A couple weeks ago, Jon & I, along with 200 of our closest friends, enjoyed an evening with David Brooks. When I met him before he spoke and told him about our MOAT effort to transfer responsibilities to our kids’ plates in an effort to move away from entitlement and toward confidence infused self-sufficiency, he quickly responded, “That’s what I’m speaking about tonight.” Needless to say, I was pretty excited. He threw out some convicting statistics and stories. But the thing that really hit home was his conclusion that enabling inevitably results in narcissism – a far cry from the humble/service stance upon which our country was founded. I loved that his research landed him in the same spot our Experiment landed us. We weren’t looking at the country, but our house sure became much more other-centered when the kids started to think less about how much they were owed and more about pitching in.

Of course, when I got home I had to google his articles to see more. Here’s an excerpt from a June ’11 NY Times OpEd piece on humility. (click here to read the rest: IMHO – In My Humble Opinion). My tired, cell-depleted (thanks to several donations five times Baylor Hospital Maternity ward) brain had to think once or twice when reading, but thought it interesting.

Thanks for putting this important topic on the table, Mr. Brooks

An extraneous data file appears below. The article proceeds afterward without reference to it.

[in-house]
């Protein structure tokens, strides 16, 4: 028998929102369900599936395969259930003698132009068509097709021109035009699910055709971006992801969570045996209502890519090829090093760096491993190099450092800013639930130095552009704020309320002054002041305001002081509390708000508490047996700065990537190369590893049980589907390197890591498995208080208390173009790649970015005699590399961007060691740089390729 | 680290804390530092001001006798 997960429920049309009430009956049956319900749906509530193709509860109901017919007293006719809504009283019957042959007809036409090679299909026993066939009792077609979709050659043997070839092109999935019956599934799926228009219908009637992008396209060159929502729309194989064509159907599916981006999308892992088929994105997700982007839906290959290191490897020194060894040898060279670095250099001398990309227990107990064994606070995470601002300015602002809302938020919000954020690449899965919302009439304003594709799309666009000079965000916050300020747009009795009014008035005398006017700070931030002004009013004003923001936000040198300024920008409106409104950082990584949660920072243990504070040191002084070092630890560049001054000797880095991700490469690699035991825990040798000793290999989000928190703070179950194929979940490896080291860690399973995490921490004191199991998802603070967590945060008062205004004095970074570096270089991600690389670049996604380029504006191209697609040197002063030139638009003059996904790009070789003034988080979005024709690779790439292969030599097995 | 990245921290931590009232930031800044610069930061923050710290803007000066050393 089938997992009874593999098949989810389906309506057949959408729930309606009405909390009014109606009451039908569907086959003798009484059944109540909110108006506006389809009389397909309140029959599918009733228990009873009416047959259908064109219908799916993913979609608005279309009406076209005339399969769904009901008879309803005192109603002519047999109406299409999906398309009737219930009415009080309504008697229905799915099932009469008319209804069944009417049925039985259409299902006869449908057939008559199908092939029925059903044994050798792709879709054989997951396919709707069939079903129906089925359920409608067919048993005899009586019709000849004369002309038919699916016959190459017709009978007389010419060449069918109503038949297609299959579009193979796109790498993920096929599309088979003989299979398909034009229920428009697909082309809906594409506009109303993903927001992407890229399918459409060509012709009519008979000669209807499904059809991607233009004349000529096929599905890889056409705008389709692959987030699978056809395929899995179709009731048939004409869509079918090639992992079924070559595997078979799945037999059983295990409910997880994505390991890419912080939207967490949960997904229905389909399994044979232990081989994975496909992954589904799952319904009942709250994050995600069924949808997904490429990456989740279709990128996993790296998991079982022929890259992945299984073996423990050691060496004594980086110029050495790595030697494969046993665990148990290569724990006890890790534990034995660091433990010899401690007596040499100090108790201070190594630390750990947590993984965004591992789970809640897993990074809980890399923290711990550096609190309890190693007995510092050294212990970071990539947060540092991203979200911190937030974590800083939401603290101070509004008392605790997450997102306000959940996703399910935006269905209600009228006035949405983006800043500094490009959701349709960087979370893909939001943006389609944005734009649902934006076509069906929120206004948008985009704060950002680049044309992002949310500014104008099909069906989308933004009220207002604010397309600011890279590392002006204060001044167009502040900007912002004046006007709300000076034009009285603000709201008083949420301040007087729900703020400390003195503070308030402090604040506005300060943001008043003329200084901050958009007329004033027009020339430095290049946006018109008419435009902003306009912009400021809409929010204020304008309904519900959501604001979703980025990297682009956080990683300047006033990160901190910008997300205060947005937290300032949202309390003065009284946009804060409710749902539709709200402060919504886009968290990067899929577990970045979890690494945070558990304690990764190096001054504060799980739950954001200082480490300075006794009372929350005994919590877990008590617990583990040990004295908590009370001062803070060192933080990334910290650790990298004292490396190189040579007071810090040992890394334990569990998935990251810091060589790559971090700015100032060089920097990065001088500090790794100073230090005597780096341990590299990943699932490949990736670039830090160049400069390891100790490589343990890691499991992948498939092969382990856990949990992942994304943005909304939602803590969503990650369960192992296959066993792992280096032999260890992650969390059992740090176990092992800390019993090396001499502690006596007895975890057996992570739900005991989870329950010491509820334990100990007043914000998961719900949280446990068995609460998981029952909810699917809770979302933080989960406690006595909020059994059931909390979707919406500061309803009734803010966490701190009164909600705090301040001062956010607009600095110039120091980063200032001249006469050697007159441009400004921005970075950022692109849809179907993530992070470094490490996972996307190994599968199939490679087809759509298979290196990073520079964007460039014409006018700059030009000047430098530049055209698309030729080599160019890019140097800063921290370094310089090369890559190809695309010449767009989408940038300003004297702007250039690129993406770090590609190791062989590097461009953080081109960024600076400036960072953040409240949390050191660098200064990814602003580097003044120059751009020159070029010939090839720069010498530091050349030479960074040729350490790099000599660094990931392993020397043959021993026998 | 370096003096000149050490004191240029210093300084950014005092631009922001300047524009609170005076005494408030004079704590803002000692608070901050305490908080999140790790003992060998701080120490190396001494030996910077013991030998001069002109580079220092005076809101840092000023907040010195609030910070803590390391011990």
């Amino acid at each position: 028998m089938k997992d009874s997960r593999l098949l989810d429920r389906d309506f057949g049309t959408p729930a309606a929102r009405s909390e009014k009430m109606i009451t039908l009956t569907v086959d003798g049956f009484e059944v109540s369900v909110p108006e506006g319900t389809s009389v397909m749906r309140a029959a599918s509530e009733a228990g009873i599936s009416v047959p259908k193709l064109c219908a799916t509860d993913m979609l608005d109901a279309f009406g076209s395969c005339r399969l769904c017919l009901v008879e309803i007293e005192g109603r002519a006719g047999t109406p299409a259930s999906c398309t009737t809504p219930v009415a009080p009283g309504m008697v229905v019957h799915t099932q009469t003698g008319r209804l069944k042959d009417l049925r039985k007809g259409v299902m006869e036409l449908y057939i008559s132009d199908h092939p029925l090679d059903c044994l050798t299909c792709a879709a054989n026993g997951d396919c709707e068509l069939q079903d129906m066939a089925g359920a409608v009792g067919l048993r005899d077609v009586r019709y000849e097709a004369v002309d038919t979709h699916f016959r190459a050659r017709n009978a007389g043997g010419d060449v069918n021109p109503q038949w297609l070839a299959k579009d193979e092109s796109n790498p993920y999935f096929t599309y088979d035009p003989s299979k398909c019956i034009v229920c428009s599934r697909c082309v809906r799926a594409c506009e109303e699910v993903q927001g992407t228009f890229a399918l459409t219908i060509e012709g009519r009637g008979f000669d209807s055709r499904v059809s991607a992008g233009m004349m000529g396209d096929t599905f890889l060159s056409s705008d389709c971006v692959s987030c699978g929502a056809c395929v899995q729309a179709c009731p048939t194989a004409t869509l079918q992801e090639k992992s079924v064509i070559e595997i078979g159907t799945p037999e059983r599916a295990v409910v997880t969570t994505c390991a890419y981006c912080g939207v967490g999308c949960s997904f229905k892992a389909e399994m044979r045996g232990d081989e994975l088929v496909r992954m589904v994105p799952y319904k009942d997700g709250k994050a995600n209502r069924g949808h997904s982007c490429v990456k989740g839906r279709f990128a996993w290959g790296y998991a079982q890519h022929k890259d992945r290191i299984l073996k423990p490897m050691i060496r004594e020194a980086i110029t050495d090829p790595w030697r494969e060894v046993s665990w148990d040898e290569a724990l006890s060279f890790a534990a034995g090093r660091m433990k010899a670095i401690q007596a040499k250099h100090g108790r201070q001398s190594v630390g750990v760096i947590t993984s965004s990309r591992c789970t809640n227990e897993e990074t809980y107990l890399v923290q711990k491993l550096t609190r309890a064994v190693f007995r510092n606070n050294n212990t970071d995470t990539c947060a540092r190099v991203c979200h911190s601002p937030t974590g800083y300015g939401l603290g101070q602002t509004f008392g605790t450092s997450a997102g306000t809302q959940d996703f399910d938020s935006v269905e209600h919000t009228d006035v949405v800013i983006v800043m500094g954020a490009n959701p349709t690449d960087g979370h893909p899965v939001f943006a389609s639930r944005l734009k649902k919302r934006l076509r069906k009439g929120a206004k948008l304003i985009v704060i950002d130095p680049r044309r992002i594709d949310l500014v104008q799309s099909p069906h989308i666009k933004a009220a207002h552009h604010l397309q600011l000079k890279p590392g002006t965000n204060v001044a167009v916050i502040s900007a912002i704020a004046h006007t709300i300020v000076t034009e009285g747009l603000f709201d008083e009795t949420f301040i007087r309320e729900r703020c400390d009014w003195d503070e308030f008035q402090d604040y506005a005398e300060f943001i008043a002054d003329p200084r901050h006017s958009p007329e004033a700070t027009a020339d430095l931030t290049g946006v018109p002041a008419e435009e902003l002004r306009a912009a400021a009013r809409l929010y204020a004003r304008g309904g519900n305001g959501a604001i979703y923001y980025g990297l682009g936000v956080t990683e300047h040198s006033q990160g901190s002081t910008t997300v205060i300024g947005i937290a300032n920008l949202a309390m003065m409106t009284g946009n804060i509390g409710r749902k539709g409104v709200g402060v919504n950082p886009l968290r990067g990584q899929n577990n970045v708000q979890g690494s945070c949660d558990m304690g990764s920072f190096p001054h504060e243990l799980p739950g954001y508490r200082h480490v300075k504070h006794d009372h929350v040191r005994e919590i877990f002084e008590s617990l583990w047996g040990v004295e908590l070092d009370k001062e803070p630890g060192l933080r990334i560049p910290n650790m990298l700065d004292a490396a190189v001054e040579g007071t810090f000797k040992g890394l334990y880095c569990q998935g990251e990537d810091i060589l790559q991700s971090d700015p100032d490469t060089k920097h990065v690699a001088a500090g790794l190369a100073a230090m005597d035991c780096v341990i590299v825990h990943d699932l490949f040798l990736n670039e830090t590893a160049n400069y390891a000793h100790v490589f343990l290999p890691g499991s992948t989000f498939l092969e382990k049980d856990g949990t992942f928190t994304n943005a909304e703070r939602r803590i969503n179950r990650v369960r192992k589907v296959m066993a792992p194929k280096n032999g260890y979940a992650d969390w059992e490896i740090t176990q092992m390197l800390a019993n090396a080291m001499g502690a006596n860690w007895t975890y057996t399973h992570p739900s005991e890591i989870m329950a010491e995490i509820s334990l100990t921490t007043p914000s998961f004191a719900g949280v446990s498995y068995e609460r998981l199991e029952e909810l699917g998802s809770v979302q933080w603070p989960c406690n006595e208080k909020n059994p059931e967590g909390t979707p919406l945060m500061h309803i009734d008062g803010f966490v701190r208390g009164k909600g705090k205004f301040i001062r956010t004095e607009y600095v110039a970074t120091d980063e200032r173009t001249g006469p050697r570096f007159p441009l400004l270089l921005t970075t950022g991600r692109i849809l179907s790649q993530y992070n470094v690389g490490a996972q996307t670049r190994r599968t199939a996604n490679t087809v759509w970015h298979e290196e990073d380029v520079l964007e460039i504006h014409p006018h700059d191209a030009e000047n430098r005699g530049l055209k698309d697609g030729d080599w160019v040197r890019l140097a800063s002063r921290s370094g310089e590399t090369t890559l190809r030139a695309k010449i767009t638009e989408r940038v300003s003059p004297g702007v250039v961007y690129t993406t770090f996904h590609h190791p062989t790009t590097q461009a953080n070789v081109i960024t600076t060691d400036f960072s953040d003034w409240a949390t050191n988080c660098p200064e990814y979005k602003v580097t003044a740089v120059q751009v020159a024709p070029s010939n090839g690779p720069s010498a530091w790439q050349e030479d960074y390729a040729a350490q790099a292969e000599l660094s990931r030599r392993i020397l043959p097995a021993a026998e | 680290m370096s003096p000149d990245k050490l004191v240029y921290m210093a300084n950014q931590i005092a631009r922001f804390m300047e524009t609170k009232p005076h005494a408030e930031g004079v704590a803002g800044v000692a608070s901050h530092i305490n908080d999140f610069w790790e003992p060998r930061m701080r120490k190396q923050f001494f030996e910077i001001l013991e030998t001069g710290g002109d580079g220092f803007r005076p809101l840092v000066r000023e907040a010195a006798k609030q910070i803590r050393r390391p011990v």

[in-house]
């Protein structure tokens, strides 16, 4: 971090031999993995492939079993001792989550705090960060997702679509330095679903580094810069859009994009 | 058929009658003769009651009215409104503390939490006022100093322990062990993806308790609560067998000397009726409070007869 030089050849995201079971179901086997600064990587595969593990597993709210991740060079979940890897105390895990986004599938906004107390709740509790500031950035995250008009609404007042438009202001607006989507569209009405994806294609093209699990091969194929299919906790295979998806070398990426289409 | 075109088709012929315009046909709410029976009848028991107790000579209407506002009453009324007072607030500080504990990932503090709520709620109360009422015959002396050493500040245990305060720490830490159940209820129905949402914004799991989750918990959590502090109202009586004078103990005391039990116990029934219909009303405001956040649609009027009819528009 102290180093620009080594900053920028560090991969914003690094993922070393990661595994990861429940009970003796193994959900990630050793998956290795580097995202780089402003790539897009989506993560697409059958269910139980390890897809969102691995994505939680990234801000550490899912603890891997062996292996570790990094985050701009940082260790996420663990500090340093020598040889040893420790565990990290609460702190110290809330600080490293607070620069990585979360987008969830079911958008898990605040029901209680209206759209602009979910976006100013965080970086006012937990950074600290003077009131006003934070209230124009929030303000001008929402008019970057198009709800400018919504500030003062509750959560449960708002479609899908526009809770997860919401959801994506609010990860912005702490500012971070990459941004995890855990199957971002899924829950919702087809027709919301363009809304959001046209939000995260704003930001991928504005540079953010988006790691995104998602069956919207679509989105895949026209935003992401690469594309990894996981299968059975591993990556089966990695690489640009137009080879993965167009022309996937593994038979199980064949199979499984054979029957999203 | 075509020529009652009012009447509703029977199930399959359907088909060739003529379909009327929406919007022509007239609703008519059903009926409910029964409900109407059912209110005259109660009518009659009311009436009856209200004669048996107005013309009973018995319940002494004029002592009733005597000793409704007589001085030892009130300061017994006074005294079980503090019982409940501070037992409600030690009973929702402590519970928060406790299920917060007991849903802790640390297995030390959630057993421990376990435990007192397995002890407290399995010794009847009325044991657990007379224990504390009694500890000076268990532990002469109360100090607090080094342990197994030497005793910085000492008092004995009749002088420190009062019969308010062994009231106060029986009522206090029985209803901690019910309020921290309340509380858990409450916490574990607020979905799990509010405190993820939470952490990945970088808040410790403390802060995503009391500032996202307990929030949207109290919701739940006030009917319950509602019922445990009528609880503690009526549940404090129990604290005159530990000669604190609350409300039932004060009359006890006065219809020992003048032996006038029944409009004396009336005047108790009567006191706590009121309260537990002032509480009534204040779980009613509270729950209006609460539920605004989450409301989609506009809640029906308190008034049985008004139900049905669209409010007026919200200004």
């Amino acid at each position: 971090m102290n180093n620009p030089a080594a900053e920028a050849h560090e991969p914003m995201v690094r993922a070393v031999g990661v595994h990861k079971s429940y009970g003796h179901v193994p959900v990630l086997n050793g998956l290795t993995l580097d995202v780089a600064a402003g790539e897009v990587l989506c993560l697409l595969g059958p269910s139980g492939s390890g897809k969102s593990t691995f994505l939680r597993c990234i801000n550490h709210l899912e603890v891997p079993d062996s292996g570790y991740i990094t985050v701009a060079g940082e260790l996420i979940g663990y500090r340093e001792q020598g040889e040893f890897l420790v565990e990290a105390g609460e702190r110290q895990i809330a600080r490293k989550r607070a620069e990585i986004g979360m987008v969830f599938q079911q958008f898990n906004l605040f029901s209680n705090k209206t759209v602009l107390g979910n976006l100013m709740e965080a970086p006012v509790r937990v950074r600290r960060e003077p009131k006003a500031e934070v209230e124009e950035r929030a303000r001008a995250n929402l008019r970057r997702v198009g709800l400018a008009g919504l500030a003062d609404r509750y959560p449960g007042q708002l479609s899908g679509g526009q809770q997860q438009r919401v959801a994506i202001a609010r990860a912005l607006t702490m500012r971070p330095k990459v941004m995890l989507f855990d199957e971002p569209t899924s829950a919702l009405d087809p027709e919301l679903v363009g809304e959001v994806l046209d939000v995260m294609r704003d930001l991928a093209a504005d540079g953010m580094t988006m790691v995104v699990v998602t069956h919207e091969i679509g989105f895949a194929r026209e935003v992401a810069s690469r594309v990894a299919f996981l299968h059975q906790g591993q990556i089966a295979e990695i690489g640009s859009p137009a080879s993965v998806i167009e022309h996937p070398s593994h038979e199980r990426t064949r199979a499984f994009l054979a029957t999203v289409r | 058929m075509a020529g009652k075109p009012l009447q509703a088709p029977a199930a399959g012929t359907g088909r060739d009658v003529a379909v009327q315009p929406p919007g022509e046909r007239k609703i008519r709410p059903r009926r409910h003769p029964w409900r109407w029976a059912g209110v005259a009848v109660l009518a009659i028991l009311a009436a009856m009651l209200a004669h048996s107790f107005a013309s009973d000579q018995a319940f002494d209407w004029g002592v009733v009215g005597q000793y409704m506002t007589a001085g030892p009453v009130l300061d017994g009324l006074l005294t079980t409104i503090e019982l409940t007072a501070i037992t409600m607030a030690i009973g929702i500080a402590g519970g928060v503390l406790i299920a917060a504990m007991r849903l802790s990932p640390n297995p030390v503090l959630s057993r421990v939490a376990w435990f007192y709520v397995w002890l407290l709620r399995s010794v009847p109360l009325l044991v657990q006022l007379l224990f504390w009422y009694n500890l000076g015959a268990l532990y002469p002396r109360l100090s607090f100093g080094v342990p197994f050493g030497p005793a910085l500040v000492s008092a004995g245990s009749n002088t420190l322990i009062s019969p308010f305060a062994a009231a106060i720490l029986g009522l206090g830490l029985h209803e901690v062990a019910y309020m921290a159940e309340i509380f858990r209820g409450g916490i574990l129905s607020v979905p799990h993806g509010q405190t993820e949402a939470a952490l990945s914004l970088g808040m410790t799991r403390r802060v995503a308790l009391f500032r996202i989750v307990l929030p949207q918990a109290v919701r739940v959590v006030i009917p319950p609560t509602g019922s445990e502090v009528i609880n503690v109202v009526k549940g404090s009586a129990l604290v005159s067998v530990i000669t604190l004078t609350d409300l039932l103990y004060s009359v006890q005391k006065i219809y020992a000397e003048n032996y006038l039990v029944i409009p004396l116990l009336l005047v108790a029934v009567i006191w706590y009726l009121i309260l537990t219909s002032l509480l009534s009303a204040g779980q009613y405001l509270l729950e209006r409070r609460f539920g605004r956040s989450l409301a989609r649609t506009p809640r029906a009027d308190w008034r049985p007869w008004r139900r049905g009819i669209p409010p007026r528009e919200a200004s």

… and thanks for walking the road with me.


“Mark Leary of Duke University wrapped up the panel. Leary wrote an excellent book called “The Curse of the Self” back when he was at Wake Forest. At this event, he pointed out that there are times when each of us is egotistical and there are times when each of us is decentered and humble. Each of us shifts in and out of what he called an egoic versus a hypo-egoic mindset. So, Leary asked, what determines whether people respond to something egotistically or non-egotistically?

It must have to do with the quality of a person’s self-awareness. People can think about themselves at various levels of abstraction, Leary emphasized. When you are living in the present, you have minimal thoughts about how you are being perceived. You are focused on the concrete circumstances of what you are doing, not on your reputation or worth. A person in this hypo-egoic state has a less individualized sense of self and will not overreact to ego threats. That person will react to events with equanimity. He will not overgeneralize—just because I am good at this one particular thing does not mean I am wonderful in all things.

Leary pointed out that children start out egotistically and only become hypo-egoic as they develop more cognitive abilities and as they see themselves as part of a larger picture. Maybe humility is the product of civilization.

This panel was just one of many at the APS convention, but somehow the subject is central. We have done so much to try to boost self-esteem over the past few decades, but in many cases we seem to have ended up with people with unstable self-esteem, who can zoom up to high pride and down to low despair. It also seems to be true that the definition of the human self is changing. We are not so hyper-aware of all the variables that influence behavior; it is hard to identify the role that the individual agent plays. Somehow the self has to be reconceptualized in an age when everybody is so aware of the importance of genetic influences, network theories, unconscious processes and social contagions. Whatever else this work does, it should increase our sense of humility.”

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